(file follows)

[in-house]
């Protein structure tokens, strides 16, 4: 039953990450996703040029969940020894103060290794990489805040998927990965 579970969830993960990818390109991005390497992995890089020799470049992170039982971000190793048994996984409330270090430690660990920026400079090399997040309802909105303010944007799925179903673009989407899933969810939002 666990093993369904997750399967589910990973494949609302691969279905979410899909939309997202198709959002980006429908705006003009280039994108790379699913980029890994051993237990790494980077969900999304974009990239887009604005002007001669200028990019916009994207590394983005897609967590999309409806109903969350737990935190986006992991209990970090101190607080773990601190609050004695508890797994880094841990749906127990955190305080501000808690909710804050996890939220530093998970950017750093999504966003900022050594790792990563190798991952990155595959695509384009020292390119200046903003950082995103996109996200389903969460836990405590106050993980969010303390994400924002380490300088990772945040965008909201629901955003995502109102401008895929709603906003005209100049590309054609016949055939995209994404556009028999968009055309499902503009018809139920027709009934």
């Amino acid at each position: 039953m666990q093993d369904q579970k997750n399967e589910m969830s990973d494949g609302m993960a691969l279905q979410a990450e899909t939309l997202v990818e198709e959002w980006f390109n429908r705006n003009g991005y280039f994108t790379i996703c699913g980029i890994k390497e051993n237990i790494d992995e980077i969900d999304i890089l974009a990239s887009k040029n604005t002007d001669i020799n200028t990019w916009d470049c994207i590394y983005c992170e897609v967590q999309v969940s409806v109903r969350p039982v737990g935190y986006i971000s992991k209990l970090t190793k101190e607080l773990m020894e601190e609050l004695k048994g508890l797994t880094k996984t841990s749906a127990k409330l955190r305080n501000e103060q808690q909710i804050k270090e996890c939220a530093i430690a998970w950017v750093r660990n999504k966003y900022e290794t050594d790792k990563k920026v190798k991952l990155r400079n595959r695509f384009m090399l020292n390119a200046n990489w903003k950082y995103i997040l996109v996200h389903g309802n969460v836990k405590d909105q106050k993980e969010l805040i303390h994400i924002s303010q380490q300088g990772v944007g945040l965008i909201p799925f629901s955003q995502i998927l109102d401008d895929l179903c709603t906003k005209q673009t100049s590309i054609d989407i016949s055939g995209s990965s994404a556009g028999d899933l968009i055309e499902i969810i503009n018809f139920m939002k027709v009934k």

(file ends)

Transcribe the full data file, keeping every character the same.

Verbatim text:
[in-house]
């Protein structure tokens, strides 16, 4: 039953990450996703040029969940020894103060290794990489805040998927990965 579970969830993960990818390109991005390497992995890089020799470049992170039982971000190793048994996984409330270090430690660990920026400079090399997040309802909105303010944007799925179903673009989407899933969810939002 666990093993369904997750399967589910990973494949609302691969279905979410899909939309997202198709959002980006429908705006003009280039994108790379699913980029890994051993237990790494980077969900999304974009990239887009604005002007001669200028990019916009994207590394983005897609967590999309409806109903969350737990935190986006992991209990970090101190607080773990601190609050004695508890797994880094841990749906127990955190305080501000808690909710804050996890939220530093998970950017750093999504966003900022050594790792990563190798991952990155595959695509384009020292390119200046903003950082995103996109996200389903969460836990405590106050993980969010303390994400924002380490300088990772945040965008909201629901955003995502109102401008895929709603906003005209100049590309054609016949055939995209994404556009028999968009055309499902503009018809139920027709009934």
């Amino acid at each position: 039953m666990q093993d369904q579970k997750n399967e589910m969830s990973d494949g609302m993960a691969l279905q979410a990450e899909t939309l997202v990818e198709e959002w980006f390109n429908r705006n003009g991005y280039f994108t790379i996703c699913g980029i890994k390497e051993n237990i790494d992995e980077i969900d999304i890089l974009a990239s887009k040029n604005t002007d001669i020799n200028t990019w916009d470049c994207i590394y983005c992170e897609v967590q999309v969940s409806v109903r969350p039982v737990g935190y986006i971000s992991k209990l970090t190793k101190e607080l773990m020894e601190e609050l004695k048994g508890l797994t880094k996984t841990s749906a127990k409330l955190r305080n501000e103060q808690q909710i804050k270090e996890c939220a530093i430690a998970w950017v750093r660990n999504k966003y900022e290794t050594d790792k990563k920026v190798k991952l990155r400079n595959r695509f384009m090399l020292n390119a200046n990489w903003k950082y995103i997040l996109v996200h389903g309802n969460v836990k405590d909105q106050k993980e969010l805040i303390h994400i924002s303010q380490q300088g990772v944007g945040l965008i909201p799925f629901s955003q995502i998927l109102d401008d895929l179903c709603t906003k005209q673009t100049s590309i054609d989407i016949s055939g995209s990965s994404a556009g028999d899933l968009i055309e499902i969810i503009n018809f139920m939002k027709v009934k």